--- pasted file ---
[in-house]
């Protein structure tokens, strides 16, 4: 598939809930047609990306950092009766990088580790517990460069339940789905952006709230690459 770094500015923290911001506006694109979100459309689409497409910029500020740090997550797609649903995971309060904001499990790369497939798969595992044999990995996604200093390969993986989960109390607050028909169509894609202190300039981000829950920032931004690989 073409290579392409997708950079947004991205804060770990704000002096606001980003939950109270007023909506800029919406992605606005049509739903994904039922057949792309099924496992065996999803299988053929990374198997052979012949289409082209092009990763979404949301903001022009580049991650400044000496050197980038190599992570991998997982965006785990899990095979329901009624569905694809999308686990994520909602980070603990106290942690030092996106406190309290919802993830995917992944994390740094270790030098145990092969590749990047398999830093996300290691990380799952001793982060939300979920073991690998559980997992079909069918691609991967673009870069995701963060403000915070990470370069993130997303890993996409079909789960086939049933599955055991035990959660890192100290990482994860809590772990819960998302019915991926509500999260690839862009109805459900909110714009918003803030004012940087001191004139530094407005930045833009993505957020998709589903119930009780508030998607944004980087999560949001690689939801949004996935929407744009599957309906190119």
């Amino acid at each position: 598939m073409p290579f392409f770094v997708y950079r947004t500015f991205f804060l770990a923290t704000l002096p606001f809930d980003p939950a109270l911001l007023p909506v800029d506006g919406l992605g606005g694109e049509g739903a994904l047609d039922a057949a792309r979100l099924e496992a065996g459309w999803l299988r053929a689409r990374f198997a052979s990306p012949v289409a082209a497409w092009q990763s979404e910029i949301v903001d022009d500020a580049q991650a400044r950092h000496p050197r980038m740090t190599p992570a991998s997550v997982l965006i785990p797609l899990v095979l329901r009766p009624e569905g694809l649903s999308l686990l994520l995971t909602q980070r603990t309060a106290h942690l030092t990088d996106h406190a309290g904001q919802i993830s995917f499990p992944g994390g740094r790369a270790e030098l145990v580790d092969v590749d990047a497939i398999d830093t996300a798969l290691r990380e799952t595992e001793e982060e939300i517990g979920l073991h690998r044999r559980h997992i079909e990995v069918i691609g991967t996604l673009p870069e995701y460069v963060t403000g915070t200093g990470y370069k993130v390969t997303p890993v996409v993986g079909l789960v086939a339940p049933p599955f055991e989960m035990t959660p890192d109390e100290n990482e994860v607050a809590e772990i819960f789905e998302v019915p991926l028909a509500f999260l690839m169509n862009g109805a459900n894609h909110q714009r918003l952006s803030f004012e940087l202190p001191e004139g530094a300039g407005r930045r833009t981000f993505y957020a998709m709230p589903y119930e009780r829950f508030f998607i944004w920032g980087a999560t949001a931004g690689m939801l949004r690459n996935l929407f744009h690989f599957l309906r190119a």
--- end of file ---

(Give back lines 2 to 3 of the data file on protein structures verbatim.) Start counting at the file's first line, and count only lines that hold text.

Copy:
């Protein structure tokens, strides 16, 4: 598939809930047609990306950092009766990088580790517990460069339940789905952006709230690459 770094500015923290911001506006694109979100459309689409497409910029500020740090997550797609649903995971309060904001499990790369497939798969595992044999990995996604200093390969993986989960109390607050028909169509894609202190300039981000829950920032931004690989 073409290579392409997708950079947004991205804060770990704000002096606001980003939950109270007023909506800029919406992605606005049509739903994904039922057949792309099924496992065996999803299988053929990374198997052979012949289409082209092009990763979404949301903001022009580049991650400044000496050197980038190599992570991998997982965006785990899990095979329901009624569905694809999308686990994520909602980070603990106290942690030092996106406190309290919802993830995917992944994390740094270790030098145990092969590749990047398999830093996300290691990380799952001793982060939300979920073991690998559980997992079909069918691609991967673009870069995701963060403000915070990470370069993130997303890993996409079909789960086939049933599955055991035990959660890192100290990482994860809590772990819960998302019915991926509500999260690839862009109805459900909110714009918003803030004012940087001191004139530094407005930045833009993505957020998709589903119930009780508030998607944004980087999560949001690689939801949004996935929407744009599957309906190119």
């Amino acid at each position: 598939m073409p290579f392409f770094v997708y950079r947004t500015f991205f804060l770990a923290t704000l002096p606001f809930d980003p939950a109270l911001l007023p909506v800029d506006g919406l992605g606005g694109e049509g739903a994904l047609d039922a057949a792309r979100l099924e496992a065996g459309w999803l299988r053929a689409r990374f198997a052979s990306p012949v289409a082209a497409w092009q990763s979404e910029i949301v903001d022009d500020a580049q991650a400044r950092h000496p050197r980038m740090t190599p992570a991998s997550v997982l965006i785990p797609l899990v095979l329901r009766p009624e569905g694809l649903s999308l686990l994520l995971t909602q980070r603990t309060a106290h942690l030092t990088d996106h406190a309290g904001q919802i993830s995917f499990p992944g994390g740094r790369a270790e030098l145990v580790d092969v590749d990047a497939i398999d830093t996300a798969l290691r990380e799952t595992e001793e982060e939300i517990g979920l073991h690998r044999r559980h997992i079909e990995v069918i691609g991967t996604l673009p870069e995701y460069v963060t403000g915070t200093g990470y370069k993130v390969t997303p890993v996409v993986g079909l789960v086939a339940p049933p599955f055991e989960m035990t959660p890192d109390e100290n990482e994860v607050a809590e772990i819960f789905e998302v019915p991926l028909a509500f999260l690839m169509n862009g109805a459900n894609h909110q714009r918003l952006s803030f004012e940087l202190p001191e004139g530094a300039g407005r930045r833009t981000f993505y957020a998709m709230p589903y119930e009780r829950f508030f998607i944004w920032g980087a999560t949001a931004g690689m939801l949004r690459n996935l929407f744009h690989f599957l309906r190119a």